It’s that philosophy that guides Odom in his dealing with clients. 

He believes in telling it like it is, not just telling athletes just what they want to hear, keeping it real with them, giving them honesty rather than hollow promises.

“He’s not the kind of agent that’s typical,” said Cohen. “A lot of them are BS guys, promise these kids the world. I have a couple of kids who are NFL players (that Cohen coached), and they get promised the world. (Some agents) are out there for one thing to make money for themselves.”

Odom’s background helped shape his beliefs he uses in his job.

As a young boy growing up in North Philadelphia, he had two paths from which to choose.

One would have been easy to take but led to nothing good.

The other was more narrow, more challenging.

His mother and father weren’t in the picture. He was raised by his grandmother and basically on his own by the age of 14. 

It was then that Odom arrived at George Washington, not exactly around the corner from his home in North Philly, and required boarding a 5:15 a.m. SEPTA bus to be in homeroom before 7:30, but it was where he came in contact with Cohen.

“What a special young man Andre is," said Cohen. "He has a story that shows the American way. He would never give up. He just wouldn’t do it. 

"He was the kind of young man, he understood that there was more than just playing the game of football and what we were trying to teach was about life.”

Cohen helped produce five NFL players, including Odom’s good friend at Washington, future Baltimore Ravens linebacker Jameel McLain, but more importantly, he was a father figure to thousands, including Odom.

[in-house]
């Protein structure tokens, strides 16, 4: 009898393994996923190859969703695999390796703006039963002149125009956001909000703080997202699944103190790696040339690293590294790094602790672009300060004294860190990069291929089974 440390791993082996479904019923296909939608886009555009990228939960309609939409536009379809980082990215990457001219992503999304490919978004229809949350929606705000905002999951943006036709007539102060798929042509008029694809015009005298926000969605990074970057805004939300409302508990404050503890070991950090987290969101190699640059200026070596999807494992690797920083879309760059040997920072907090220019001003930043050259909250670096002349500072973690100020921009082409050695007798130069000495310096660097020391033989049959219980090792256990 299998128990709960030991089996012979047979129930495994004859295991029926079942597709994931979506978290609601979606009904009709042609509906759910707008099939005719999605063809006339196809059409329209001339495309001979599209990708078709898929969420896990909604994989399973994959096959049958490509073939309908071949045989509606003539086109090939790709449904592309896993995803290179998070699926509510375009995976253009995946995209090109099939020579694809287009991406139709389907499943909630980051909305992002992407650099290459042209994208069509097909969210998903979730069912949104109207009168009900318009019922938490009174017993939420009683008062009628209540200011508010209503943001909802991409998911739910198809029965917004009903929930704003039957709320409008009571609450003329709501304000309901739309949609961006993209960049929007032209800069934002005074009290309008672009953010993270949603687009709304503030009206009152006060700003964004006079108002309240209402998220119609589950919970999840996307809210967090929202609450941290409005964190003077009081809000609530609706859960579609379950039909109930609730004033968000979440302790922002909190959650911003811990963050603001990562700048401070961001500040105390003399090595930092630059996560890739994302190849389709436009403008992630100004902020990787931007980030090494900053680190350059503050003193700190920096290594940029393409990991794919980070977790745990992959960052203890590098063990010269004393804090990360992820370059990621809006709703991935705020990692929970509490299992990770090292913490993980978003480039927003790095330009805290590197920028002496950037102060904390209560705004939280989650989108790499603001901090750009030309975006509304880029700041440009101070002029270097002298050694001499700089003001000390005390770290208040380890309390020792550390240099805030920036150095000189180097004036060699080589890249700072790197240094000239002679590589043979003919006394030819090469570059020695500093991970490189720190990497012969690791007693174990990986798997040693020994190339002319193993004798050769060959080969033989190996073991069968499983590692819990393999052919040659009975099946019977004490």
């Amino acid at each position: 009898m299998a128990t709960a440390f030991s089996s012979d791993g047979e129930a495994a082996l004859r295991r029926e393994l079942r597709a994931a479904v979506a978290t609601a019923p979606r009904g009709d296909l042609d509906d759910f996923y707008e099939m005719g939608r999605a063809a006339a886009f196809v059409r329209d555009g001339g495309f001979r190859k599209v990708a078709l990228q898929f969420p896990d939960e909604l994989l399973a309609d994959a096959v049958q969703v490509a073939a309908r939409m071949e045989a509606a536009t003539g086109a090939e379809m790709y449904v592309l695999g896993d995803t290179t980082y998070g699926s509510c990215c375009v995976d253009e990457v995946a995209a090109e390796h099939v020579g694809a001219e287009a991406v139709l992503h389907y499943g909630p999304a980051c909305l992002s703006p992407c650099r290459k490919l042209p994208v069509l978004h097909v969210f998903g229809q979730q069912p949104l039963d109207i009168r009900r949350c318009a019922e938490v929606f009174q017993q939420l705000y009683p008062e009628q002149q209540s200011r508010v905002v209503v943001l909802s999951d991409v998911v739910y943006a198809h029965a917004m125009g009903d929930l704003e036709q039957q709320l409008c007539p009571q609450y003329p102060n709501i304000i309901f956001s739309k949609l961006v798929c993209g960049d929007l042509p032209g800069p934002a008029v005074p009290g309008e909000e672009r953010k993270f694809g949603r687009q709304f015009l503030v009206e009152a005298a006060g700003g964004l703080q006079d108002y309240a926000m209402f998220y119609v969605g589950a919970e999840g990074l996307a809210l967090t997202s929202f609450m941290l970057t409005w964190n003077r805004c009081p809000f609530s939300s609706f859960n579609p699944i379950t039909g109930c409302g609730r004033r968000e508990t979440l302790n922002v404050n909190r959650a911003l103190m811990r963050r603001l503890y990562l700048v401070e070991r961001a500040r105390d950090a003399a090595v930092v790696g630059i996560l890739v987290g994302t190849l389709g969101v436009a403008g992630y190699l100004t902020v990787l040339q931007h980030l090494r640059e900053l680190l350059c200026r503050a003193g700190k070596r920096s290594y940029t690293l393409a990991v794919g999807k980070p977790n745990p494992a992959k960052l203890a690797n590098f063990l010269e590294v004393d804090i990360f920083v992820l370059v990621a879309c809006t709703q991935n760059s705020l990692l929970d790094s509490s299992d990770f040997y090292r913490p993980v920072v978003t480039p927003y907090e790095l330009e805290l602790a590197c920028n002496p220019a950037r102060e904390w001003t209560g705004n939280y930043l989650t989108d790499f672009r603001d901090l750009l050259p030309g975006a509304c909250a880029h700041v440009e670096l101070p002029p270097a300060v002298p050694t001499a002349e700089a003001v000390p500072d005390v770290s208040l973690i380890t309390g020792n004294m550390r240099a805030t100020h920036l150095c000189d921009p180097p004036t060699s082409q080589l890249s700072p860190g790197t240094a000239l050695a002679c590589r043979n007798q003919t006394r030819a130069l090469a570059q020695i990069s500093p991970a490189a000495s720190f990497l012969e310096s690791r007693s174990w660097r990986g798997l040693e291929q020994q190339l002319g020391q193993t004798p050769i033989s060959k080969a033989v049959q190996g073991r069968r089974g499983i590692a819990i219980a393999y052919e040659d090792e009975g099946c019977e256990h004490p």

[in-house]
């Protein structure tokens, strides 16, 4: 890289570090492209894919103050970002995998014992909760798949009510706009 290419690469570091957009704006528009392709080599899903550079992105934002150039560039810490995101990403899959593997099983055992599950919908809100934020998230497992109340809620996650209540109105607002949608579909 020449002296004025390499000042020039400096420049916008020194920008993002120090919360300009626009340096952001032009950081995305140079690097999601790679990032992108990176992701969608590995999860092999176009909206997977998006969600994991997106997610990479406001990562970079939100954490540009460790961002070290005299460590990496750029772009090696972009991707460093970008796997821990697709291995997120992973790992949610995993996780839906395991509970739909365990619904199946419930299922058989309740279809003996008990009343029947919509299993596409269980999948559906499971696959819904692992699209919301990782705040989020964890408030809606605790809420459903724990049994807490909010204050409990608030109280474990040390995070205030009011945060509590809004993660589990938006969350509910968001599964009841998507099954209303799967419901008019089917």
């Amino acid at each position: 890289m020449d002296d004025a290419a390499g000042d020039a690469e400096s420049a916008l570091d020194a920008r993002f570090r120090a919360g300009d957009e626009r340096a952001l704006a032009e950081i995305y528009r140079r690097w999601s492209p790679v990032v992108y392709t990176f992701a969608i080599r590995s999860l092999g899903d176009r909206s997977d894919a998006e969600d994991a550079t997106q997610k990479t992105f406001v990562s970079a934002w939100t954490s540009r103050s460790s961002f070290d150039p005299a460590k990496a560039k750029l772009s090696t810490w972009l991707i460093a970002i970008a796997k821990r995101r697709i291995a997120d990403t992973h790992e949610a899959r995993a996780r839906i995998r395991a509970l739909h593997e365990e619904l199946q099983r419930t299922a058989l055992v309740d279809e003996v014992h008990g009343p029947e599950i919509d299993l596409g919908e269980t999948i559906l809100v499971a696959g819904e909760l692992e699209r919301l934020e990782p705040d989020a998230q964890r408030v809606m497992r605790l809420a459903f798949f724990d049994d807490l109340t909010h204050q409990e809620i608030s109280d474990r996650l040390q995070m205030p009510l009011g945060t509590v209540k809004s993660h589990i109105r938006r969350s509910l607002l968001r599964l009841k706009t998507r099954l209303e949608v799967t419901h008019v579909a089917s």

“That man saved my life,” said Odom, who refers to Cohen as dad, and the two talk at least once a month.

“When he took me under his wing, I was already out there doing God knows what with God knows who, but he put his arm around me and said, ‘Look, you have options, you can take this route right here or you can continue on that road right there.’ Fortunately for me, I chose wisely.”

Odom, who played running back and defensive back at Washington before a back injury ended his career in college, has a knack for making good decisions, not just as a youth, but all the way through adulthood.

A father of three, he chose to leave the comfort of being a bank branch manager to be a GA at Temple, where he did not earn a paycheck.

“If you have the opportunity to maximize your skillset or catapult yourself to that level in life where you want to be, you can’t worry about the money,” he said. “The money will come. That’s the easy part. The toughest part is actually getting the opportunity. A lot of people don’t take that leap of faith.”

Odom has taken that leap of faith more than once in his life, proving Cohen right, that there is something very special about him.

Ed Kracz is the publisher of SI.com’s EagleMaven. Check out the latest Eagles news at www.SI.com/NFL/Eagles and please follow him on Twitter: @kracze.